This afternoon was the law school holiday party. I got the invitation several weeks ago, asking me to RSVP with the number of children who would be attending from my family, and their ages, because Santa would be making a visit from the North Pole. I ignored the invitation (as I had already done for the law school Halloween trick-or-treat—it is so bizarre to wish that Hudson were here for these events, because if Hudson were still here, I would never have quit my old job and wouldn’t even be working at the law school). But then I got an email last week asking me if I was planning to attend. I wanted to ignore that, too, but had to respond that we couldn’t make it (which was, of course, not true).
The party started at 4, which is the time I usually leave. I had totally forgotten that it was even happening until I ran to the bathroom before packing up to leave and heard the Christmas carols wafting down from the atrium upstairs. I went back to my office, packed up my things, and put on my coat and hat. As I was leaving, I said my customary goodnight to the others in the office, and my boss said, “You’re not going upstairs?” I had not exactly been prepared to answer questions about the party. I said, “No, I’m not much for holiday parties.” And then I thought, “Well, that doesn’t sound right. I used to love holiday parties.” Before I could stop myself, I blurted out to all three people still there, “Well, not this year, at least. Not when there’s going to be a Santa and small children.” No one really said anything. One coworker asked if I’d be in on Wednesday (she only works Mondays and Wednesdays), and I said I would, and then we all said goodnight again.
After I left, I felt awful for having said that. I generally hate putting people on the spot, and I would never purposely want to make anyone feel bad for saying something without thinking. And yet, because I came to that office four months after Hudson died, I feel like no one there really gets it (with the exception of the person who hired me—I cried in her office during the interview and even though she’s moved to a different position and is not the boss anymore, she still regularly asks me how I am doing). I feel like, to them, Hudson’s death was just an event that happened sometime in the past, before they knew me. I guess I feel like maybe they don’t understand how much of an effect it still has on me, how hard it is for me to get up and go there every day, where every single one of my colleagues has children, most of them little, and I have to listen to them talk about what their kids are doing, or even meet them when they bring them in. So in that instant, I guess I just wanted to remind them that my incredible child died only 7 months ago and even though I am pregnant again, now visibly so, and even though I can put on a pretty good front most of the time so that no one has to feel uncomfortable around me, I am still really, really hurting in this world without my little girl.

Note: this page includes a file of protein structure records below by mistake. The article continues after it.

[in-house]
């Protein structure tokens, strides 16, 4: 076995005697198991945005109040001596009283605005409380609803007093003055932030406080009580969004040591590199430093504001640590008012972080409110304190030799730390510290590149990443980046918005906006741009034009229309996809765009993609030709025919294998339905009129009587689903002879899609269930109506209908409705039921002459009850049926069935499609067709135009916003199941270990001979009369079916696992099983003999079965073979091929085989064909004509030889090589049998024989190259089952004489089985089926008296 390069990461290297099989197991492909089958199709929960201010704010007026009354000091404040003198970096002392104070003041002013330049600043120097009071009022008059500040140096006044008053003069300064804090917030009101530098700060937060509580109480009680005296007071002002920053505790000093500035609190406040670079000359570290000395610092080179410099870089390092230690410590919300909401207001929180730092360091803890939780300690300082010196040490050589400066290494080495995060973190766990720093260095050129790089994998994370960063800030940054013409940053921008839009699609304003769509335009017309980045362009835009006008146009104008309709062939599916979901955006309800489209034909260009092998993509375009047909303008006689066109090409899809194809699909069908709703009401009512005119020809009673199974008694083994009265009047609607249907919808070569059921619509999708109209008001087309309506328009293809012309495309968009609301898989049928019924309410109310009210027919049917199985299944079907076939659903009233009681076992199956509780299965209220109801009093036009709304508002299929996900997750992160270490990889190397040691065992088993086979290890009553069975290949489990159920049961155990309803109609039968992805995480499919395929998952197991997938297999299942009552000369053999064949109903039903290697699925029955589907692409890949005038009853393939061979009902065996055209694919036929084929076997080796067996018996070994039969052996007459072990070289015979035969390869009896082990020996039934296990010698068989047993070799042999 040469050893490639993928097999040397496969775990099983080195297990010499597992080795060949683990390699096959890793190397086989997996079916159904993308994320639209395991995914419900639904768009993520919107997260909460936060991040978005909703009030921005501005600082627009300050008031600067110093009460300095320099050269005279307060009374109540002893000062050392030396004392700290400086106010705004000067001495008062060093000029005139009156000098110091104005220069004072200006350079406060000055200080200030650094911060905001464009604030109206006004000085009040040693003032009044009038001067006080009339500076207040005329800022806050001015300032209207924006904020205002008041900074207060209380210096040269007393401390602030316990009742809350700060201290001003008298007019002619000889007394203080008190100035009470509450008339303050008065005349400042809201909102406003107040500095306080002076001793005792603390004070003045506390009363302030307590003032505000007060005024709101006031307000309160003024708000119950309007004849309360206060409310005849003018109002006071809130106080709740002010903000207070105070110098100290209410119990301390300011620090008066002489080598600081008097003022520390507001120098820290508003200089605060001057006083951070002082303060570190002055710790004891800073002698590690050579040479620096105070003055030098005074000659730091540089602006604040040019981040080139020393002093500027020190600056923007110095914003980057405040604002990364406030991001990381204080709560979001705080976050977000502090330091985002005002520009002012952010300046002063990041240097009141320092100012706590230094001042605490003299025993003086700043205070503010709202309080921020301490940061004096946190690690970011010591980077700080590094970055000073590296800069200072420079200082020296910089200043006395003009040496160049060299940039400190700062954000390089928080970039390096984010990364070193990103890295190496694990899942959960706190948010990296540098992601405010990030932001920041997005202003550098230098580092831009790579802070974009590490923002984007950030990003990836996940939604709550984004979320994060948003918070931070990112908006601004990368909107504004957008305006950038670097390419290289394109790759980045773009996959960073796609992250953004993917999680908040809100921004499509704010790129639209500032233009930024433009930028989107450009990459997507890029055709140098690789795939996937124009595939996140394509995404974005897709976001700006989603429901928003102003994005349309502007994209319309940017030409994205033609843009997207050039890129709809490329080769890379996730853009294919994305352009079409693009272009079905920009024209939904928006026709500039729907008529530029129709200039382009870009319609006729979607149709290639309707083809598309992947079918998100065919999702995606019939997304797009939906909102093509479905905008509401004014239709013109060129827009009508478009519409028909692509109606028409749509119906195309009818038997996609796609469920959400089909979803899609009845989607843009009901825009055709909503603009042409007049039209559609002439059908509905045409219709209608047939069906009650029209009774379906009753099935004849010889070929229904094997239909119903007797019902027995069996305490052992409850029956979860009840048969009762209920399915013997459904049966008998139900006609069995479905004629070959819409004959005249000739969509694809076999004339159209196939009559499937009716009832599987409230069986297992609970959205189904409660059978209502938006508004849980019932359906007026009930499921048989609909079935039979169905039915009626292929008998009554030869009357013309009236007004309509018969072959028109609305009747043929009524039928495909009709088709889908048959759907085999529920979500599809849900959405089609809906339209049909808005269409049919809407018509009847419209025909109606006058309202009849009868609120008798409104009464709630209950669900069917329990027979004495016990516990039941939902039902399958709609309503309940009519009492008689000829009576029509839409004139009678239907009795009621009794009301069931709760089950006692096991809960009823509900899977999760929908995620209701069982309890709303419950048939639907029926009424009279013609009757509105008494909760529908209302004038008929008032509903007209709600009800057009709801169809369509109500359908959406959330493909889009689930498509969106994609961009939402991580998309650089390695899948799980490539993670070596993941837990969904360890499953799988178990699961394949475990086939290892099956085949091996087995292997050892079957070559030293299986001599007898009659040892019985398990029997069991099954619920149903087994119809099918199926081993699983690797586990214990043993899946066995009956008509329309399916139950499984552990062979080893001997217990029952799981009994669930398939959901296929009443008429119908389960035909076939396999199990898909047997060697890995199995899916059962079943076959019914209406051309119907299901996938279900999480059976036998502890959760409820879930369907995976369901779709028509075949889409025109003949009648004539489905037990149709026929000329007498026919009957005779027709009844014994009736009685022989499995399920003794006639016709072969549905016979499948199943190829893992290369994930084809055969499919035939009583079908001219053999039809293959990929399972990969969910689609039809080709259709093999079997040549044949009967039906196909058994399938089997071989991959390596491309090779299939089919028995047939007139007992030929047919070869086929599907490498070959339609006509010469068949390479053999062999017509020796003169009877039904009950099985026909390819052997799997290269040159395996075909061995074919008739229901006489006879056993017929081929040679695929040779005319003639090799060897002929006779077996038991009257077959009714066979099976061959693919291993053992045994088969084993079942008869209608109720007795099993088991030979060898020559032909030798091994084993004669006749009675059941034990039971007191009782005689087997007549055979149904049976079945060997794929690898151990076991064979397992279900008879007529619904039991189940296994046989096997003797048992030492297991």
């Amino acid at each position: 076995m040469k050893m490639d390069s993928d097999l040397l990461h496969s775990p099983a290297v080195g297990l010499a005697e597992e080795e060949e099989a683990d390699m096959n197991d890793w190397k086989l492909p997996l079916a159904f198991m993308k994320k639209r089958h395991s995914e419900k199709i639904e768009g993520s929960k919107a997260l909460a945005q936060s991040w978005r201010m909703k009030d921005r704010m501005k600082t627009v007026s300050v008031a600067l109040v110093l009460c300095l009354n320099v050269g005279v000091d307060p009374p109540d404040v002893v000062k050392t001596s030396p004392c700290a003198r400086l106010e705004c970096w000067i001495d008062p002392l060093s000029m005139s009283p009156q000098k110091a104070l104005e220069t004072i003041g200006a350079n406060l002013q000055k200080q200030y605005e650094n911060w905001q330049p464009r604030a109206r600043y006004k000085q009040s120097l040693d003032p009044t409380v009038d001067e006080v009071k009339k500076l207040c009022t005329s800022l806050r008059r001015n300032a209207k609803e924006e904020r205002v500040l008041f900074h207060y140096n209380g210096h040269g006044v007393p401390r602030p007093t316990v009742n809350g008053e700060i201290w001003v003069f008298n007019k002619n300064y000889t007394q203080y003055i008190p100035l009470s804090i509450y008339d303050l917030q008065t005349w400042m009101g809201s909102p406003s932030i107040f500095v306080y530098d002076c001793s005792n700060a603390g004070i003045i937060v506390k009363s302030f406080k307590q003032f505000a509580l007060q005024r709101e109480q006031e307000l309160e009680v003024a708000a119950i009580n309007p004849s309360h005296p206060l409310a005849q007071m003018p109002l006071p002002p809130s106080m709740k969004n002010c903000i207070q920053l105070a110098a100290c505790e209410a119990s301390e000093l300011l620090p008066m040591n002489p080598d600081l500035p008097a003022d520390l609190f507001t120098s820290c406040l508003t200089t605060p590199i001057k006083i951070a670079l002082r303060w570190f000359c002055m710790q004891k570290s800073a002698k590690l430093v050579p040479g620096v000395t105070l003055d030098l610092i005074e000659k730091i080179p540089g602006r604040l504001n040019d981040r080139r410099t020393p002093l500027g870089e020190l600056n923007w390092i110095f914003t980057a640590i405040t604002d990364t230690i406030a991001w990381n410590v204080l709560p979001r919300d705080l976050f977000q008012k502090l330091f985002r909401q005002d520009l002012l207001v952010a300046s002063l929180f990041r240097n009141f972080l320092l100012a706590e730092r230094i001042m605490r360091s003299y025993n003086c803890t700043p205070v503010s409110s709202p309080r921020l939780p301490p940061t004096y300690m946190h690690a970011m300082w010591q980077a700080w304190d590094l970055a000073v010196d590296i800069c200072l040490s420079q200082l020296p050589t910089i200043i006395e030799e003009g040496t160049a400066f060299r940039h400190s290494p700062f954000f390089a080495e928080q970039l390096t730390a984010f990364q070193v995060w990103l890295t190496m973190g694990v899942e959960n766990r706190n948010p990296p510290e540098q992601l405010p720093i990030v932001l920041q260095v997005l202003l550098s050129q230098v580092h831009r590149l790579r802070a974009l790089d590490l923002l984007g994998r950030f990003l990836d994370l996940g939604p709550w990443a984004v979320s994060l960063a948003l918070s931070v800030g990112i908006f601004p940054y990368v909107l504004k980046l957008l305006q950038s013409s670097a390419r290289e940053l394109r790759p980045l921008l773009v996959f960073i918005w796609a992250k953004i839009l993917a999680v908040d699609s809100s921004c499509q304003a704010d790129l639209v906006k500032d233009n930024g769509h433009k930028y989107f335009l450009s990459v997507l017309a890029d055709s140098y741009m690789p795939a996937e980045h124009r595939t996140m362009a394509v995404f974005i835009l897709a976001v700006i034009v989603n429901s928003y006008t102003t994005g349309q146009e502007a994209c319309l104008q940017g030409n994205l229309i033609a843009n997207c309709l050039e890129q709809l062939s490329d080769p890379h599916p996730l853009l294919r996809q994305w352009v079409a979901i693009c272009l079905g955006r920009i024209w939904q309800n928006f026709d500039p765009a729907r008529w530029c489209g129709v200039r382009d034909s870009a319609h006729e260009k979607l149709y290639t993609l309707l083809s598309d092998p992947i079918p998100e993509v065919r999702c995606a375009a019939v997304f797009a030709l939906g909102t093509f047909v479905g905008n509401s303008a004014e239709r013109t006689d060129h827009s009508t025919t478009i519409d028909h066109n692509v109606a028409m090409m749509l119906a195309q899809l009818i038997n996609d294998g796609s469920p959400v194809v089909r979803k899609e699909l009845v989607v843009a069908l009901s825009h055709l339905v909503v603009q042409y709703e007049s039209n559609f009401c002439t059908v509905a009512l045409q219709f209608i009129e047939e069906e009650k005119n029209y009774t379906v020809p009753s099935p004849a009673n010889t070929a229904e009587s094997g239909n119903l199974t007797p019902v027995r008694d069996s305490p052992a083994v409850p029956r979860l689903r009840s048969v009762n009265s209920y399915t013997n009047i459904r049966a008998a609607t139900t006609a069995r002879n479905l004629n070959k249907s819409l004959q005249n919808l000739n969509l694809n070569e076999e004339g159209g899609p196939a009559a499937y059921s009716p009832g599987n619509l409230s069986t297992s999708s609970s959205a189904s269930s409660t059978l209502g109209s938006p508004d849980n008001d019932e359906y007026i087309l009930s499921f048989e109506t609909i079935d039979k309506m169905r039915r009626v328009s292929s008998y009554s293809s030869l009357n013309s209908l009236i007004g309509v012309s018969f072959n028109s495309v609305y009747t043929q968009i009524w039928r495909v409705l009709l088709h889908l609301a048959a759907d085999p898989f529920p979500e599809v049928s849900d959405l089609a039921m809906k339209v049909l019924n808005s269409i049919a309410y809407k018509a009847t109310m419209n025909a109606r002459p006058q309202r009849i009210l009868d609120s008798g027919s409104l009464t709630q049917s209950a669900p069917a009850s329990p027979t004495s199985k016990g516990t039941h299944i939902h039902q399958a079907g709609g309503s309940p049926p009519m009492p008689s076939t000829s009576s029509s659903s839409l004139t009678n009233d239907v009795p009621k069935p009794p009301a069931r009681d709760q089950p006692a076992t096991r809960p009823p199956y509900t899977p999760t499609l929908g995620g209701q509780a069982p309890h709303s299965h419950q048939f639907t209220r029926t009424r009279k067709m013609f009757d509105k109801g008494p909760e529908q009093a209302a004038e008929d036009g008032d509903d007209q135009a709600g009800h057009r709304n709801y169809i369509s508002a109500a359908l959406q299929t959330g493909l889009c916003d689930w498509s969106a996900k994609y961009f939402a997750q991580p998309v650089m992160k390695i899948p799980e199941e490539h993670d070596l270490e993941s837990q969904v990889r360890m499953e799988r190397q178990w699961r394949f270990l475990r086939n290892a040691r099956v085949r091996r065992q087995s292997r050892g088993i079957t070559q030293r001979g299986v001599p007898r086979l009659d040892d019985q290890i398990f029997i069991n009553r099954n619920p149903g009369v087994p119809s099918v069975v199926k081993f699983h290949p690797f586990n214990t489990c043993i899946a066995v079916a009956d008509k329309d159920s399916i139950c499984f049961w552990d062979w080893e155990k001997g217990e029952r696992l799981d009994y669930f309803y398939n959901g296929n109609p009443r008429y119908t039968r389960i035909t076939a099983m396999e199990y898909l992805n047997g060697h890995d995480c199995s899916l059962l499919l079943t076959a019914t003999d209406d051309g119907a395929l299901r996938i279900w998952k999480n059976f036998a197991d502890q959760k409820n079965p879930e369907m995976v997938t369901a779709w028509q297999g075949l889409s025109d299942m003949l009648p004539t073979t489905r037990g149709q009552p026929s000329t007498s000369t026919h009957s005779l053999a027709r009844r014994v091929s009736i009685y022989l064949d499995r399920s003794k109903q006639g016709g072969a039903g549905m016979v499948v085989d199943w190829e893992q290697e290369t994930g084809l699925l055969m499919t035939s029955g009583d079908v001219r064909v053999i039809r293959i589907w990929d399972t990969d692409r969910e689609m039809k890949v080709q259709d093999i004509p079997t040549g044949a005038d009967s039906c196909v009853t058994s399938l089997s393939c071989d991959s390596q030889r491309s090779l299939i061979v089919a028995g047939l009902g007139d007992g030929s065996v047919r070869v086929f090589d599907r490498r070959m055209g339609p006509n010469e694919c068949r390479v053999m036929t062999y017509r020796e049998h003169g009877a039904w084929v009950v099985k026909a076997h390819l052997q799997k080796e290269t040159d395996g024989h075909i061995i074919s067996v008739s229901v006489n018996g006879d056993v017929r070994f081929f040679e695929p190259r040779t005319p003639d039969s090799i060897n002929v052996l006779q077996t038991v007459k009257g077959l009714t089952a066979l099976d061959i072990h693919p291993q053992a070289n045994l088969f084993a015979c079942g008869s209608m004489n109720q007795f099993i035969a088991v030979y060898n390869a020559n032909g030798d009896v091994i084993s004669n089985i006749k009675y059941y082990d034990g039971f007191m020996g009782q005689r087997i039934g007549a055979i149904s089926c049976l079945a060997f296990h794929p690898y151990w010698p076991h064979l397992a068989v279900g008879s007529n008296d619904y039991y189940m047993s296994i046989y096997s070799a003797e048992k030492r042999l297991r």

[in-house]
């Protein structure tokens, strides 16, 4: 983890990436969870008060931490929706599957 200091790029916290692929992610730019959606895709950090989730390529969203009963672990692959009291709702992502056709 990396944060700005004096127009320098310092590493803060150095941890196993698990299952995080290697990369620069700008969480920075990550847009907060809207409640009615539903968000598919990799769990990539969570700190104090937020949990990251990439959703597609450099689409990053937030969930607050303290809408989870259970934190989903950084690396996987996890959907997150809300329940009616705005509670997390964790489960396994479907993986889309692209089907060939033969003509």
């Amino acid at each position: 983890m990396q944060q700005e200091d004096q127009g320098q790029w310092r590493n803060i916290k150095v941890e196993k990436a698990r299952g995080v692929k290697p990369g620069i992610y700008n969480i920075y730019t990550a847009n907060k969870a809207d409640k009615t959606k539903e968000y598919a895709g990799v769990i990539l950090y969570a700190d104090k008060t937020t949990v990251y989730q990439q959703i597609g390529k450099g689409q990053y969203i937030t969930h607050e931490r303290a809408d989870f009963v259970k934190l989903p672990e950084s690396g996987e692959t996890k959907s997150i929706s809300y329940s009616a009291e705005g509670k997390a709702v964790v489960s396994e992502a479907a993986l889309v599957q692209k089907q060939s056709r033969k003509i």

Again, this is where a sign around my neck would really come in handy.